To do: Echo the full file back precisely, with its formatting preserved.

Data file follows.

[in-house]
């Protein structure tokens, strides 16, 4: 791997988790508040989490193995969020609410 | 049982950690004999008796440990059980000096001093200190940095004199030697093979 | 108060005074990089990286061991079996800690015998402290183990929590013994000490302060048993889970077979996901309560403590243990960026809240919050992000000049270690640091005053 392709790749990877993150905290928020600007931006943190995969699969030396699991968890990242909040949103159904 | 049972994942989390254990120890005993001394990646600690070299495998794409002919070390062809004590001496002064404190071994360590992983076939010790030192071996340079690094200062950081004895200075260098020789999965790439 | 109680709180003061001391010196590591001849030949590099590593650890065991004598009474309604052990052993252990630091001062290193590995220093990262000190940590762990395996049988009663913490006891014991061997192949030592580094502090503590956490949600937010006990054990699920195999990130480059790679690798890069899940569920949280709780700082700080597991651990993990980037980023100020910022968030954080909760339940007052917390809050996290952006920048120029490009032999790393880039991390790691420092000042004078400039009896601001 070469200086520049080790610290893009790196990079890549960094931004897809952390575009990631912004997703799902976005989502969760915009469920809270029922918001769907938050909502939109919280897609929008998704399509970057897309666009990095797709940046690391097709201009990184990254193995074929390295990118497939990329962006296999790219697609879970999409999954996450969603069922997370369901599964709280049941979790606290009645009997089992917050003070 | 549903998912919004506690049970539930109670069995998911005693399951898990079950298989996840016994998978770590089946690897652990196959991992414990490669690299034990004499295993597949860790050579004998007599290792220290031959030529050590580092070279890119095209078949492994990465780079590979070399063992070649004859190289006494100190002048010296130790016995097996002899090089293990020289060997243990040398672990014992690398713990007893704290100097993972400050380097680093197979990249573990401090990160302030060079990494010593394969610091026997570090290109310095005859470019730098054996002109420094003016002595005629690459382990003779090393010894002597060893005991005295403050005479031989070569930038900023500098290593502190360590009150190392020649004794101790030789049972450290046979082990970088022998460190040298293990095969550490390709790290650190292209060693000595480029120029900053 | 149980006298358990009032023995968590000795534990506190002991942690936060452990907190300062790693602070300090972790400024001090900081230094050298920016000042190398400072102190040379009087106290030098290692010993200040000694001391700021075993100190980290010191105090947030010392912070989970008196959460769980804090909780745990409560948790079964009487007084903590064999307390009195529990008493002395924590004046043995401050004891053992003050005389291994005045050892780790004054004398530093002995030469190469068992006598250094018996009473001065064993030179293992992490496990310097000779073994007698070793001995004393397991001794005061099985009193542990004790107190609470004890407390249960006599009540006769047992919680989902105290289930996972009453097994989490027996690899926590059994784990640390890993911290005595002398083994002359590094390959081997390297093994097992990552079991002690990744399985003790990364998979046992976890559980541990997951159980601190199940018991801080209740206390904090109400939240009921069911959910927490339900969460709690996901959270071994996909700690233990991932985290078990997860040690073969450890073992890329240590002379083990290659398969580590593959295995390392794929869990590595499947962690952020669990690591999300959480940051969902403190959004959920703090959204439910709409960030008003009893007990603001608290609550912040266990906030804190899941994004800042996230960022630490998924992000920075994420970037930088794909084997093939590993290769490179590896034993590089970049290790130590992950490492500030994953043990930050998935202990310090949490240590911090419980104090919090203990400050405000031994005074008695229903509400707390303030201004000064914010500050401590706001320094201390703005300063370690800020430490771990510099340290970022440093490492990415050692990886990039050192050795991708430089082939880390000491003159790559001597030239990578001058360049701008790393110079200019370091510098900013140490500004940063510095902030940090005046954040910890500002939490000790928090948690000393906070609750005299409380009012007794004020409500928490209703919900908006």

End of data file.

[in-house]
């Protein structure tokens, strides 16, 4: 791997988790508040989490193995969020609410 | 049982950690004999008796440990059980000096001093200190940095004199030697093979 | 108060005074990089990286061991079996800690015998402290183990929590013994000490302060048993889970077979996901309560403590243990960026809240919050992000000049270690640091005053 392709790749990877993150905290928020600007931006943190995969699969030396699991968890990242909040949103159904 | 049972994942989390254990120890005993001394990646600690070299495998794409002919070390062809004590001496002064404190071994360590992983076939010790030192071996340079690094200062950081004895200075260098020789999965790439 | 109680709180003061001391010196590591001849030949590099590593650890065991004598009474309604052990052993252990630091001062290193590995220093990262000190940590762990395996049988009663913490006891014991061997192949030592580094502090503590956490949600937010006990054990699920195999990130480059790679690798890069899940569920949280709780700082700080597991651990993990980037980023100020910022968030954080909760339940007052917390809050996290952006920048120029490009032999790393880039991390790691420092000042004078400039009896601001 070469200086520049080790610290893009790196990079890549960094931004897809952390575009990631912004997703799902976005989502969760915009469920809270029922918001769907938050909502939109919280897609929008998704399509970057897309666009990095797709940046690391097709201009990184990254193995074929390295990118497939990329962006296999790219697609879970999409999954996450969603069922997370369901599964709280049941979790606290009645009997089992917050003070 | 549903998912919004506690049970539930109670069995998911005693399951898990079950298989996840016994998978770590089946690897652990196959991992414990490669690299034990004499295993597949860790050579004998007599290792220290031959030529050590580092070279890119095209078949492994990465780079590979070399063992070649004859190289006494100190002048010296130790016995097996002899090089293990020289060997243990040398672990014992690398713990007893704290100097993972400050380097680093197979990249573990401090990160302030060079990494010593394969610091026997570090290109310095005859470019730098054996002109420094003016002595005629690459382990003779090393010894002597060893005991005295403050005479031989070569930038900023500098290593502190360590009150190392020649004794101790030789049972450290046979082990970088022998460190040298293990095969550490390709790290650190292209060693000595480029120029900053 | 149980006298358990009032023995968590000795534990506190002991942690936060452990907190300062790693602070300090972790400024001090900081230094050298920016000042190398400072102190040379009087106290030098290692010993200040000694001391700021075993100190980290010191105090947030010392912070989970008196959460769980804090909780745990409560948790079964009487007084903590064999307390009195529990008493002395924590004046043995401050004891053992003050005389291994005045050892780790004054004398530093002995030469190469068992006598250094018996009473001065064993030179293992992490496990310097000779073994007698070793001995004393397991001794005061099985009193542990004790107190609470004890407390249960006599009540006769047992919680989902105290289930996972009453097994989490027996690899926590059994784990640390890993911290005595002398083994002359590094390959081997390297093994097992990552079991002690990744399985003790990364998979046992976890559980541990997951159980601190199940018991801080209740206390904090109400939240009921069911959910927490339900969460709690996901959270071994996909700690233990991932985290078990997860040690073969450890073992890329240590002379083990290659398969580590593959295995390392794929869990590595499947962690952020669990690591999300959480940051969902403190959004959920703090959204439910709409960030008003009893007990603001608290609550912040266990906030804190899941994004800042996230960022630490998924992000920075994420970037930088794909084997093939590993290769490179590896034993590089970049290790130590992950490492500030994953043990930050998935202990310090949490240590911090419980104090919090203990400050405000031994005074008695229903509400707390303030201004000064914010500050401590706001320094201390703005300063370690800020430490771990510099340290970022440093490492990415050692990886990039050192050795991708430089082939880390000491003159790559001597030239990578001058360049701008790393110079200019370091510098900013140490500004940063510095902030940090005046954040910890500002939490000790928090948690000393906070609750005299409380009012007794004020409500928490209703919900908006």